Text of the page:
District of Columbia launches low-income solar installation program
- The District of Columbia has launched a new program, Solar Works DC, which aims to train residents to work in the industry while also boosting the city's renewable energy capacity.
- The program was developed by the District's Department of Energy & Environment (DOEE) and the Department of Employment Services (DOES).
- The program runs three years, and will train more than 200 District residents and install solar systems on up to 300 low-income single family homes in the city.
The nation's capital last year expanded its renewable energy goals, and now wants to train District residents to help meet the greener standard.
Last June, the District of Columbia Council unanimously approved legislation to expand the city's renewable energy target to 50% percent by 2032. The bill raised the bar from the District’s existing 20%-by-2020 renewable energy standard, and also established a "Solar for All” program designed to cut the electric bills of 100,000 low-income households in half by 2032.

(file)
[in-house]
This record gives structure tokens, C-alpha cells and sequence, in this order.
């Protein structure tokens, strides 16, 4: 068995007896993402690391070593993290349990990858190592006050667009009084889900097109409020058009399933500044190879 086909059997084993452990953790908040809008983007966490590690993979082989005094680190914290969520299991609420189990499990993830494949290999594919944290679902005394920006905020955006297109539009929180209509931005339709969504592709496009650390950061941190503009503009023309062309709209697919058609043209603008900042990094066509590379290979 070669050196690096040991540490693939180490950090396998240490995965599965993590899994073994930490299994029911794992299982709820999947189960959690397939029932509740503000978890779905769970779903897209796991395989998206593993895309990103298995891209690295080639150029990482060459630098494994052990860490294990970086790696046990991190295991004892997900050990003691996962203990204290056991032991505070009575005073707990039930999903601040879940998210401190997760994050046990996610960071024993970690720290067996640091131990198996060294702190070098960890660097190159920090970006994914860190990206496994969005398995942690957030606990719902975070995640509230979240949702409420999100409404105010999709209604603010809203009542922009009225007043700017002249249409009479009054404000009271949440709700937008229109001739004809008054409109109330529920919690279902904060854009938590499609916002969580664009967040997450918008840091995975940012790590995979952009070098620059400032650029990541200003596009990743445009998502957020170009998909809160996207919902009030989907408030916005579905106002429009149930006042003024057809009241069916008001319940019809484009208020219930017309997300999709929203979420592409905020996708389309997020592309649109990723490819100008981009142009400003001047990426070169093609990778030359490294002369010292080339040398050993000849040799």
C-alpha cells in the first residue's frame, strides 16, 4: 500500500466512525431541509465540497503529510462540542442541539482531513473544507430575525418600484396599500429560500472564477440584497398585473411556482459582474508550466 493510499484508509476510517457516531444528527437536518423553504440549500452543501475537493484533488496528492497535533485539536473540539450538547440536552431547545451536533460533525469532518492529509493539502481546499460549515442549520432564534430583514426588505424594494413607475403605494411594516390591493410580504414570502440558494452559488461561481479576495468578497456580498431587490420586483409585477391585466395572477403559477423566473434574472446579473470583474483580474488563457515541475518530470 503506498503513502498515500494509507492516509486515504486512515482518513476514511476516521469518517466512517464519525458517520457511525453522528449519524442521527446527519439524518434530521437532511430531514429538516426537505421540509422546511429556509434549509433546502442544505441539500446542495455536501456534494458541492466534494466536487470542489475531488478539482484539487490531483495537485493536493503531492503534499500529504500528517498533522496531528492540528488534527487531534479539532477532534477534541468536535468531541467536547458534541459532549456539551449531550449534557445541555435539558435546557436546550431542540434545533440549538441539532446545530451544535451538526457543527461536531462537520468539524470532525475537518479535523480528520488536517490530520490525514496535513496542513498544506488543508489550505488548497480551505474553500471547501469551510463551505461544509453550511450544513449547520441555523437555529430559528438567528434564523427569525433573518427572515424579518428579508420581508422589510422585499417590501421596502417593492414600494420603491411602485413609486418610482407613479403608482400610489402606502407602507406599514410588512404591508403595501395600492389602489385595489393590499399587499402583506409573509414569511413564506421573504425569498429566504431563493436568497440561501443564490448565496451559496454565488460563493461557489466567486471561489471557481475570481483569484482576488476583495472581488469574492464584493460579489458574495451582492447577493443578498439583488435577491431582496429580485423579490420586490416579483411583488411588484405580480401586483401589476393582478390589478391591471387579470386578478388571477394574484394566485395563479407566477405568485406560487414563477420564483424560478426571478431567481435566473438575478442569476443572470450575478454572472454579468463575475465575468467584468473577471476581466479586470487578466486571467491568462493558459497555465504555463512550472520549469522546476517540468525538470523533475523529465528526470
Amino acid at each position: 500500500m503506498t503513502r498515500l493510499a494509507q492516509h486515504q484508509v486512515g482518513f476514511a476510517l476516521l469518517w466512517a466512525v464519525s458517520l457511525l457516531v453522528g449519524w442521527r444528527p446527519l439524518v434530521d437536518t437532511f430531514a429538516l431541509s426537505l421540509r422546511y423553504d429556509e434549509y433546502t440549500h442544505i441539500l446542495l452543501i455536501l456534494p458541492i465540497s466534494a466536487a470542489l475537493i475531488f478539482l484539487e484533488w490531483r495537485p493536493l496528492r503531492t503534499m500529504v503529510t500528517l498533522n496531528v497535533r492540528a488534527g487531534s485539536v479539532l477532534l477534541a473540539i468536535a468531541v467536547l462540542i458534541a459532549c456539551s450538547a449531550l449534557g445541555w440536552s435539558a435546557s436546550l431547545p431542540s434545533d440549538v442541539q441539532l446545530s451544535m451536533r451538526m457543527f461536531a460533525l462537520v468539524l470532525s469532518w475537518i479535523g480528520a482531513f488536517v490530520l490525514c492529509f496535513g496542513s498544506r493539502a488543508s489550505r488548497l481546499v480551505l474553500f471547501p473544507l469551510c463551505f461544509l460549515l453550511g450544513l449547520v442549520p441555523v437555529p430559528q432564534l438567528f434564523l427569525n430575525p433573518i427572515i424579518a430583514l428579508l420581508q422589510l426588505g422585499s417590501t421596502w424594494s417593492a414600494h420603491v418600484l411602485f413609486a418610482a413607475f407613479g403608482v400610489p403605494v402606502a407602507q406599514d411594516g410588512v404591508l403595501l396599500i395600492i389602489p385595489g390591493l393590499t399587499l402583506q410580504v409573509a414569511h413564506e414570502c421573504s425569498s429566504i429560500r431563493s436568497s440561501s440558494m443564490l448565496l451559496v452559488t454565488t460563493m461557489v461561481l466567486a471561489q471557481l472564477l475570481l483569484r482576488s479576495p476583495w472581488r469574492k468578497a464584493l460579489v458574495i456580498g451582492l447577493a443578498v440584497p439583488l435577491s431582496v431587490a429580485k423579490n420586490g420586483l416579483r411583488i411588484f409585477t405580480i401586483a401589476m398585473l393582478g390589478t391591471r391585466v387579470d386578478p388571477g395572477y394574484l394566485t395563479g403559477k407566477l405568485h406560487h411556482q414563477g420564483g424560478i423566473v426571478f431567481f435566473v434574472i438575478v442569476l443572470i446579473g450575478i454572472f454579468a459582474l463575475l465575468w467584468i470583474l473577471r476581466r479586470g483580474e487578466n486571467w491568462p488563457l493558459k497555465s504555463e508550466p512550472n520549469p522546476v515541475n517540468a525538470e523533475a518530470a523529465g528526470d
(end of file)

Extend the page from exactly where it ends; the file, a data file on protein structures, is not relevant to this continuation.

DOEE Director Tommy Wells said the new solar training and installation program underscores the city's commitment "to inclusive prosperity and her continued leadership in supporting our growing green economy, while working to meet our climate change commitments.”
According to a 2016 job census conducted by The Solar Foundation, there were more than 250,000 solar workers in United States, including 1,180 solar jobs in the District of Columbia. Currently, the sector is growing at about 18% annually, with a growth rate of 26% expected this year.
DOEE and DOES expect that Solar Works DC will provide training for up to 225 District residents. To implement the first year of the program, the two agencies awarded $950,000 to GRID Alternatives Mid-Atlantic through a competitive grant process.
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